As a tech entrepreneur, I spend a lot of time with professional investors. Some are former entrepreneurs and operators, but most have invested professionally their entire careers after stints in finance and investment banking. A small, but growing, minority are impact-focused. An even smaller subset invests in sustainability.
That changed dramatically last week with the annual CEO letter from BlackRock CEO, Larry Fink. BlackRock is the world’s largest Asset Manager. For the past two years, Larry has emphasized how important purpose is to a company, something past Saturday Sparks have celebrated. This year’s letter was about the climate crisis. The letter was notable because BlackRock is not known for being that forward-thinking on climate.
In his letter, Larry says that sustainability will reshape finance as we know it. BlackRock will take several steps, including: make sustainability integral to portfolio construction and risk management; exit investments that present a high sustainability-related risk, such as thermal coal producers; launch new investment products that screen fossil fuels; and strengthen their commitment to sustainability and transparency in their investment stewardship activities. Ceres CEO Mindy Lubber called the letter a “major turning point.” Bill McKibben called the decision “seismic” and said if you wanted to feel a little hopeful then today was your day. Critics note that it’s a little late.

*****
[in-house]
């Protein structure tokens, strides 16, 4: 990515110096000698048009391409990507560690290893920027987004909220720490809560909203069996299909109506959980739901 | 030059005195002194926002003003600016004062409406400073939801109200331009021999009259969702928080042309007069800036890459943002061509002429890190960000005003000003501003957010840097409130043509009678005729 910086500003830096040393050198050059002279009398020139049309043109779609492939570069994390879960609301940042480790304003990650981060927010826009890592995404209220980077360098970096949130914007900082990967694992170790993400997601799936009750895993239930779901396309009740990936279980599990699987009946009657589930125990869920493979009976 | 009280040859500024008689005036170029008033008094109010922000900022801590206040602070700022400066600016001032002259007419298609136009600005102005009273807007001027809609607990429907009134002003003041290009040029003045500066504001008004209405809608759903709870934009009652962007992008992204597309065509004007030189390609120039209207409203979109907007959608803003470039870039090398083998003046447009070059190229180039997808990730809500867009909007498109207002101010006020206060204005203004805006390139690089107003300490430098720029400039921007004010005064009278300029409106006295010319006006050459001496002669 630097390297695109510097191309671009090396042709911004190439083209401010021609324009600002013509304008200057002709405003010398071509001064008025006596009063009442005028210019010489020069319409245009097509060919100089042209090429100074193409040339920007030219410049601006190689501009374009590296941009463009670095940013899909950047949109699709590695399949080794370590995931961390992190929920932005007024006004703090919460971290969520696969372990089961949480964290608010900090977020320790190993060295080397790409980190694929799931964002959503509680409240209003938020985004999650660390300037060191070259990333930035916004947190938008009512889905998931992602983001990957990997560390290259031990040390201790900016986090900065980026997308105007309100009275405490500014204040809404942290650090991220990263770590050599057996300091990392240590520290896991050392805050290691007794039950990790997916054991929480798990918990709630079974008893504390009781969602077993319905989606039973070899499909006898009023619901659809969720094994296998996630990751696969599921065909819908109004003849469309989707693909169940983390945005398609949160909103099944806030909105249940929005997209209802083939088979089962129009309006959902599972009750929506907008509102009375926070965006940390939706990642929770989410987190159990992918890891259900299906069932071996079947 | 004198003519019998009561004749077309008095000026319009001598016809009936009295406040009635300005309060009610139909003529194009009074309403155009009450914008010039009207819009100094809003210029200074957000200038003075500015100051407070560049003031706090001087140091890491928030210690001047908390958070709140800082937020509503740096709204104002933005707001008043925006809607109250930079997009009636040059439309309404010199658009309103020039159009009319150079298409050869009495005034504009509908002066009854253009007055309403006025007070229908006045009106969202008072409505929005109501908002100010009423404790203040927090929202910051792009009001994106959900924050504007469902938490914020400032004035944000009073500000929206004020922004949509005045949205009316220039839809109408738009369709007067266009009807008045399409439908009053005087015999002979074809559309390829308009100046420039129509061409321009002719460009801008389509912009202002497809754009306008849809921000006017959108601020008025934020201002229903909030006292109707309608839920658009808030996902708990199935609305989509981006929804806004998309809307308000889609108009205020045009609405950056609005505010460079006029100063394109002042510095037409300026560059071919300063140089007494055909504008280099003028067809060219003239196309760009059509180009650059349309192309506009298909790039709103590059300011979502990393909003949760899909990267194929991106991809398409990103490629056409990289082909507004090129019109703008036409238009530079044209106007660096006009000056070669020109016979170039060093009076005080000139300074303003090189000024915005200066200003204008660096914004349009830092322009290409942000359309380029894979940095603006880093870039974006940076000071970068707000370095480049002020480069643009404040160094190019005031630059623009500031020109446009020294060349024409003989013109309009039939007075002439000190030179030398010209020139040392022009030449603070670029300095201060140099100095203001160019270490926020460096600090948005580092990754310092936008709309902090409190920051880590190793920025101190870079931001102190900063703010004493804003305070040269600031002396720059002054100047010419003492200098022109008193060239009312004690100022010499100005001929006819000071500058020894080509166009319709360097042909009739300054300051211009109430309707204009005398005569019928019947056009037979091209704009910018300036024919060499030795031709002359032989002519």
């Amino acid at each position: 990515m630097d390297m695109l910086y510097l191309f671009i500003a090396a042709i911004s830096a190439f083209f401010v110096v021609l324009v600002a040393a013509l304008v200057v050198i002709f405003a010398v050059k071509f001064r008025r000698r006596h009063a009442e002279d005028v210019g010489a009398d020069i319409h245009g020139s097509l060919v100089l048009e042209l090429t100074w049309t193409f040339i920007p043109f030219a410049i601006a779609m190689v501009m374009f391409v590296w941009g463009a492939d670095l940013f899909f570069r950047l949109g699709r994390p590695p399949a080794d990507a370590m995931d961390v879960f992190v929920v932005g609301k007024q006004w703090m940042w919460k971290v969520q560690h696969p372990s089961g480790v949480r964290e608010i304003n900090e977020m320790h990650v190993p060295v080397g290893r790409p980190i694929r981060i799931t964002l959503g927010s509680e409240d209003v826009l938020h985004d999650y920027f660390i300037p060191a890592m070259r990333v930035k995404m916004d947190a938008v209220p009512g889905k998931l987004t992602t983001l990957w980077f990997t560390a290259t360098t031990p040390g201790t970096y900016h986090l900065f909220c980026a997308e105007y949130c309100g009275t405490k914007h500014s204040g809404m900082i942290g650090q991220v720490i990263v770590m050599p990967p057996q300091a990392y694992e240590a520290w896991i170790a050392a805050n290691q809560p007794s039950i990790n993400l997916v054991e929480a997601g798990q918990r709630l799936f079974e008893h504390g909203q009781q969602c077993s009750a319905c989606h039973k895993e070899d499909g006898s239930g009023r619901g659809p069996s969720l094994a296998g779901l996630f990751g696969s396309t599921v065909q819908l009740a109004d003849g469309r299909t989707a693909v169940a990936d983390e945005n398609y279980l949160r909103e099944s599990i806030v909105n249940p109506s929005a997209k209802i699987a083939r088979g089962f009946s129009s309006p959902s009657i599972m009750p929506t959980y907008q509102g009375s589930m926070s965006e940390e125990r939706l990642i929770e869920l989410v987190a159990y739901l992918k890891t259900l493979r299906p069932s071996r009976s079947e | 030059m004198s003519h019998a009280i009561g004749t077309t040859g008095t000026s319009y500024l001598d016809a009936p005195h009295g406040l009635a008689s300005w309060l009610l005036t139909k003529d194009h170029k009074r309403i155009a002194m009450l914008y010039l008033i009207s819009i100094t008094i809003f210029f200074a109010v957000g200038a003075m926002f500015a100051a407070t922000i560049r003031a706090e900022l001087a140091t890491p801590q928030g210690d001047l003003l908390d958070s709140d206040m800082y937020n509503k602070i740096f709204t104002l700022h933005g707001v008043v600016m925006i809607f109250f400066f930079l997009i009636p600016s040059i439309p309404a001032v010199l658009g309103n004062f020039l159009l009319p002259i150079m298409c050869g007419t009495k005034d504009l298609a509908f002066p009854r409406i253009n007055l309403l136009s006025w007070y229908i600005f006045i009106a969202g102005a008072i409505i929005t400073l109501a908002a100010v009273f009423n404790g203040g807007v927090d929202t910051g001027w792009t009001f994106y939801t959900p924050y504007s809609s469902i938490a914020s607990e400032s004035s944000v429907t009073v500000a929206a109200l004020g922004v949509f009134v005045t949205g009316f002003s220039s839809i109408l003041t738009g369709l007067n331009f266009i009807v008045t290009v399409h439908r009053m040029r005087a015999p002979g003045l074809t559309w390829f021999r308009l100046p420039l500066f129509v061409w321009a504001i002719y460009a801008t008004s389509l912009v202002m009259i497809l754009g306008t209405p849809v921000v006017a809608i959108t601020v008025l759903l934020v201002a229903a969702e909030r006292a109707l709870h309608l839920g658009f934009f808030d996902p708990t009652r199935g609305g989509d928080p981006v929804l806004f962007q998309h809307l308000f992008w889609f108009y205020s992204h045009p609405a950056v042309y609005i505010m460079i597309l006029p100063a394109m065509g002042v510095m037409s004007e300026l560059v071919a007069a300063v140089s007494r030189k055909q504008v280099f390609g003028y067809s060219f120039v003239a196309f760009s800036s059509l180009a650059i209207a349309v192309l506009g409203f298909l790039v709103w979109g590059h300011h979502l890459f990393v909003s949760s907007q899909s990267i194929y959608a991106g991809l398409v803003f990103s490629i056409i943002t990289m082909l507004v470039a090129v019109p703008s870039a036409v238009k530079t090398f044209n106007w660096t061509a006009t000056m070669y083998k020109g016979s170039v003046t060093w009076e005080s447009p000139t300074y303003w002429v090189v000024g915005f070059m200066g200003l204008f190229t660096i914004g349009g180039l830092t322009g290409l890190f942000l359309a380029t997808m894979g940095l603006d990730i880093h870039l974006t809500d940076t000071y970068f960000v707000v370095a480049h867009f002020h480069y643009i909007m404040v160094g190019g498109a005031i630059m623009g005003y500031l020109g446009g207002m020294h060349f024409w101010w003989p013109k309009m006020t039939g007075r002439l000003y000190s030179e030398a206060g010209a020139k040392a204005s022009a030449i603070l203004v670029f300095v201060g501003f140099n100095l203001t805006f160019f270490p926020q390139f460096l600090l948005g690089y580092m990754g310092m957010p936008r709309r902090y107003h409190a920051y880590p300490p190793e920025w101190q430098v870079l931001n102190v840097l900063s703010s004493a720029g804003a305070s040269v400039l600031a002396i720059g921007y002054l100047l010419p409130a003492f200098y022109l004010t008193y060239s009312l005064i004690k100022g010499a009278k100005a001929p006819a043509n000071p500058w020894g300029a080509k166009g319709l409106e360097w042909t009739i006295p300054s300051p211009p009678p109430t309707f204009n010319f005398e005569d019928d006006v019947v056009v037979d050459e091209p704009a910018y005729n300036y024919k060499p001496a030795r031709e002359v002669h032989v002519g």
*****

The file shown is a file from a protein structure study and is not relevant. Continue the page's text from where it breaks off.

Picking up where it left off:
How do I know this letter matters? A day after it’s publication, I sat in a room with investors. I told our story, as I have every year to this group, for nearly seven years. Instead of questions about whether sustainability is a niche business, I got nods. Afterwards people said, “this is going to be huge,” which I’ve been saying for years to a small group of avid supporters and a lot of people who just didn’t agree. I got emails from bankers, with links to the article. On a call with a private equity firm who has been following us for awhile, the first thing the partner cited was Larry’s letter as a signal of a major “macro-economic trend” in our favor. I’m not sure I love the idea of a burning planet as a macro-economic trend, but I appreciated his renewed enthusiasm for what we do.
People are social creatures and we often decide things are true, or important, by evaluating who else shares that perspective. Psychologists call this social influence. Within the realm of social influence, there are certain voices that become social catalysts, having an outsized impact relative to others with similar viewpoints.
Greta Thunberg was the unlikeliest of social catalysts to galvanize a mass uprising among teenagers to support climate action. It started with sitting alone outside Swedish parliament. Her catalyzing moment, in my opinion, came when she verbally chastised a room of the most powerful adults in the world at Davos. She put words to feelings every teenager on this planet probably shares when she said, “I don’t want you to be hopeful. I want you to panic. I want you to feel the fear I feel every day. And then I want you to act.” When she spoke, teens everywhere started to listen. Then they followed her lead and took to the streets.
Larry is the social catalyst of the finance and investor world and that’s why this letter matters. It’s not just what BlackRock is going to do, it’s that people will follow BlackRock’s lead at a rate and scale that ESG investment fund managers could never catalyze. It reminds me of that old EF Hutton commercial. “When BlackRocks talks, people listen.”
Quote of the Week: Every government, company, and shareholder must confront climate change.Larry Fink